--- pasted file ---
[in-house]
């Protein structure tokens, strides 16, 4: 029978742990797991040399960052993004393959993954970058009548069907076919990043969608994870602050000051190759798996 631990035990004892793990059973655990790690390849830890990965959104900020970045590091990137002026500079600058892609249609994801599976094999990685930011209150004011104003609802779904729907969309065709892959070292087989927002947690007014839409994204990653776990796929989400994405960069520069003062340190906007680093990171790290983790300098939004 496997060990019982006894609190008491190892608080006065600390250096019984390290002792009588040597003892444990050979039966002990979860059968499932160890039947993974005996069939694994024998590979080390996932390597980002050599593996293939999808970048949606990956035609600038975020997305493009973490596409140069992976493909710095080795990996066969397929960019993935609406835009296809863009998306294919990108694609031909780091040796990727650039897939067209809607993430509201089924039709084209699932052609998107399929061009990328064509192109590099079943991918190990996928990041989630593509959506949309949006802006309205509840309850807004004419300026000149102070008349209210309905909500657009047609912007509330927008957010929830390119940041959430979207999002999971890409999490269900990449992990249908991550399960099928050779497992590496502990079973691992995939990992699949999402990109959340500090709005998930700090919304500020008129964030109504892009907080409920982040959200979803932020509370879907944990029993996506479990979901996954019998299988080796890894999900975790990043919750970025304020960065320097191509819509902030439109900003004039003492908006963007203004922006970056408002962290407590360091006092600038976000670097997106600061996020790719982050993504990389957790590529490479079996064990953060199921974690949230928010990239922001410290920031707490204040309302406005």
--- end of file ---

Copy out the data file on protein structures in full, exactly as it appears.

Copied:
[in-house]
């Protein structure tokens, strides 16, 4: 029978742990797991040399960052993004393959993954970058009548069907076919990043969608994870602050000051190759798996 631990035990004892793990059973655990790690390849830890990965959104900020970045590091990137002026500079600058892609249609994801599976094999990685930011209150004011104003609802779904729907969309065709892959070292087989927002947690007014839409994204990653776990796929989400994405960069520069003062340190906007680093990171790290983790300098939004 496997060990019982006894609190008491190892608080006065600390250096019984390290002792009588040597003892444990050979039966002990979860059968499932160890039947993974005996069939694994024998590979080390996932390597980002050599593996293939999808970048949606990956035609600038975020997305493009973490596409140069992976493909710095080795990996066969397929960019993935609406835009296809863009998306294919990108694609031909780091040796990727650039897939067209809607993430509201089924039709084209699932052609998107399929061009990328064509192109590099079943991918190990996928990041989630593509959506949309949006802006309205509840309850807004004419300026000149102070008349209210309905909500657009047609912007509330927008957010929830390119940041959430979207999002999971890409999490269900990449992990249908991550399960099928050779497992590496502990079973691992995939990992699949999402990109959340500090709005998930700090919304500020008129964030109504892009907080409920982040959200979803932020509370879907944990029993996506479990979901996954019998299988080796890894999900975790990043919750970025304020960065320097191509819509902030439109900003004039003492908006963007203004922006970056408002962290407590360091006092600038976000670097997106600061996020790719982050993504990389957790590529490479079996064990953060199921974690949230928010990239922001410290920031707490204040309302406005």